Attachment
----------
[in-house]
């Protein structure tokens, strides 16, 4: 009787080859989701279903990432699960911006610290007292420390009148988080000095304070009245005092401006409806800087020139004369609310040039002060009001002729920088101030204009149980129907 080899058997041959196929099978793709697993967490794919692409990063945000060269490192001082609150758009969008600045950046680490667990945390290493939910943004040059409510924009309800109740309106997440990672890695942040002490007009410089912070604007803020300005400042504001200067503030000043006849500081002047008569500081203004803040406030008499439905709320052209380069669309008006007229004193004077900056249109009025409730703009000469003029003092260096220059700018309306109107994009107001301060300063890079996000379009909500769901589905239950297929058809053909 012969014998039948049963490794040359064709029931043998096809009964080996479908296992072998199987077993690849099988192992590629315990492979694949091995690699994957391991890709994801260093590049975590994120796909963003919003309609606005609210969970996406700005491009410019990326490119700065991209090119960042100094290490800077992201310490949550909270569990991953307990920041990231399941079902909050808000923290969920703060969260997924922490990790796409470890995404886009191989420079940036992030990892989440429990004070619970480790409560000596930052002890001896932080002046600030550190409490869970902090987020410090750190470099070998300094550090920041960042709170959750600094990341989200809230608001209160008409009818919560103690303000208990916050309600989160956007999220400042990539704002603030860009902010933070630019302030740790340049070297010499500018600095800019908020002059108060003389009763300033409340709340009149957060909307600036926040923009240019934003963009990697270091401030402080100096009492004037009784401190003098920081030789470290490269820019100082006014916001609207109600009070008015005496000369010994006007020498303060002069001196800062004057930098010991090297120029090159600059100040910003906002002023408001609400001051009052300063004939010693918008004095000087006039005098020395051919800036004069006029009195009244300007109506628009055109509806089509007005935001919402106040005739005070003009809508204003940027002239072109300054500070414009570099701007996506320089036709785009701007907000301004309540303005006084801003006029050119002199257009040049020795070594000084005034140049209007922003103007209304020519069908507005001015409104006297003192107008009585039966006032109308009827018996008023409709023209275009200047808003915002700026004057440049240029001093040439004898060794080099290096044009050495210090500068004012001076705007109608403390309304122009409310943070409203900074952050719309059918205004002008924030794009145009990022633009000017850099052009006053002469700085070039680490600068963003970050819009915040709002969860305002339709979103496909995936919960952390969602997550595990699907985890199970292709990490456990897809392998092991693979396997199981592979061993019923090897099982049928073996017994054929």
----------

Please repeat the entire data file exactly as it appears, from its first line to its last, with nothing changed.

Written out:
[in-house]
């Protein structure tokens, strides 16, 4: 009787080859989701279903990432699960911006610290007292420390009148988080000095304070009245005092401006409806800087020139004369609310040039002060009001002729920088101030204009149980129907 080899058997041959196929099978793709697993967490794919692409990063945000060269490192001082609150758009969008600045950046680490667990945390290493939910943004040059409510924009309800109740309106997440990672890695942040002490007009410089912070604007803020300005400042504001200067503030000043006849500081002047008569500081203004803040406030008499439905709320052209380069669309008006007229004193004077900056249109009025409730703009000469003029003092260096220059700018309306109107994009107001301060300063890079996000379009909500769901589905239950297929058809053909 012969014998039948049963490794040359064709029931043998096809009964080996479908296992072998199987077993690849099988192992590629315990492979694949091995690699994957391991890709994801260093590049975590994120796909963003919003309609606005609210969970996406700005491009410019990326490119700065991209090119960042100094290490800077992201310490949550909270569990991953307990920041990231399941079902909050808000923290969920703060969260997924922490990790796409470890995404886009191989420079940036992030990892989440429990004070619970480790409560000596930052002890001896932080002046600030550190409490869970902090987020410090750190470099070998300094550090920041960042709170959750600094990341989200809230608001209160008409009818919560103690303000208990916050309600989160956007999220400042990539704002603030860009902010933070630019302030740790340049070297010499500018600095800019908020002059108060003389009763300033409340709340009149957060909307600036926040923009240019934003963009990697270091401030402080100096009492004037009784401190003098920081030789470290490269820019100082006014916001609207109600009070008015005496000369010994006007020498303060002069001196800062004057930098010991090297120029090159600059100040910003906002002023408001609400001051009052300063004939010693918008004095000087006039005098020395051919800036004069006029009195009244300007109506628009055109509806089509007005935001919402106040005739005070003009809508204003940027002239072109300054500070414009570099701007996506320089036709785009701007907000301004309540303005006084801003006029050119002199257009040049020795070594000084005034140049209007922003103007209304020519069908507005001015409104006297003192107008009585039966006032109308009827018996008023409709023209275009200047808003915002700026004057440049240029001093040439004898060794080099290096044009050495210090500068004012001076705007109608403390309304122009409310943070409203900074952050719309059918205004002008924030794009145009990022633009000017850099052009006053002469700085070039680490600068963003970050819009915040709002969860305002339709979103496909995936919960952390969602997550595990699907985890199970292709990490456990897809392998092991693979396997199981592979061993019923090897099982049928073996017994054929």